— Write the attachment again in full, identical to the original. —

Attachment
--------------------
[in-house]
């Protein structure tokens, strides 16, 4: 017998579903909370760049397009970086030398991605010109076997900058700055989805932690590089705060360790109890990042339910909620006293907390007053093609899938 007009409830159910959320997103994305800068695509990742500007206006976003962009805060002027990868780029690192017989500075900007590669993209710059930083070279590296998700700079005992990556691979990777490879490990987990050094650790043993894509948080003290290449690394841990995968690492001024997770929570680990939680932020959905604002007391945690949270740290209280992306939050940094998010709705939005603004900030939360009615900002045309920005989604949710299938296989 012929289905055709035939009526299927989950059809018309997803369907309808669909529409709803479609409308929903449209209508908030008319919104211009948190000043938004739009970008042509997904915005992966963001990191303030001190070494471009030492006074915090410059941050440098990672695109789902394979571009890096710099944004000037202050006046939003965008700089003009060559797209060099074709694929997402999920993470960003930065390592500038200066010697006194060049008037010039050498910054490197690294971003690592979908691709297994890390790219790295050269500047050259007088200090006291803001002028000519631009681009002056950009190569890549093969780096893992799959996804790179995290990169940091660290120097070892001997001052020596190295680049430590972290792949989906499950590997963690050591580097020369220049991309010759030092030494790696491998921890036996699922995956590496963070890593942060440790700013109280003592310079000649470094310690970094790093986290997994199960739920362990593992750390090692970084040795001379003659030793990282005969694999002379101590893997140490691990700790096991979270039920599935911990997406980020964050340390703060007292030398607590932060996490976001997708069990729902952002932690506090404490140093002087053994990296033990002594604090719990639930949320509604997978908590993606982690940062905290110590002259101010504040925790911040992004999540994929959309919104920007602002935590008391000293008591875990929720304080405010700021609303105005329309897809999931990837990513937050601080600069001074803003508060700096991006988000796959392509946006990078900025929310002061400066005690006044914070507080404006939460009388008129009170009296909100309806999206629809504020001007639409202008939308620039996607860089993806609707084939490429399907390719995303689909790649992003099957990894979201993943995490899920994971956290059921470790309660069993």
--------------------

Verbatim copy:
[in-house]
């Protein structure tokens, strides 16, 4: 017998579903909370760049397009970086030398991605010109076997900058700055989805932690590089705060360790109890990042339910909620006293907390007053093609899938 007009409830159910959320997103994305800068695509990742500007206006976003962009805060002027990868780029690192017989500075900007590669993209710059930083070279590296998700700079005992990556691979990777490879490990987990050094650790043993894509948080003290290449690394841990995968690492001024997770929570680990939680932020959905604002007391945690949270740290209280992306939050940094998010709705939005603004900030939360009615900002045309920005989604949710299938296989 012929289905055709035939009526299927989950059809018309997803369907309808669909529409709803479609409308929903449209209508908030008319919104211009948190000043938004739009970008042509997904915005992966963001990191303030001190070494471009030492006074915090410059941050440098990672695109789902394979571009890096710099944004000037202050006046939003965008700089003009060559797209060099074709694929997402999920993470960003930065390592500038200066010697006194060049008037010039050498910054490197690294971003690592979908691709297994890390790219790295050269500047050259007088200090006291803001002028000519631009681009002056950009190569890549093969780096893992799959996804790179995290990169940091660290120097070892001997001052020596190295680049430590972290792949989906499950590997963690050591580097020369220049991309010759030092030494790696491998921890036996699922995956590496963070890593942060440790700013109280003592310079000649470094310690970094790093986290997994199960739920362990593992750390090692970084040795001379003659030793990282005969694999002379101590893997140490691990700790096991979270039920599935911990997406980020964050340390703060007292030398607590932060996490976001997708069990729902952002932690506090404490140093002087053994990296033990002594604090719990639930949320509604997978908590993606982690940062905290110590002259101010504040925790911040992004999540994929959309919104920007602002935590008391000293008591875990929720304080405010700021609303105005329309897809999931990837990513937050601080600069001074803003508060700096991006988000796959392509946006990078900025929310002061400066005690006044914070507080404006939460009388008129009170009296909100309806999206629809504020001007639409202008939308620039996607860089993806609707084939490429399907390719995303689909790649992003099957990894979201993943995490899920994971956290059921470790309660069993």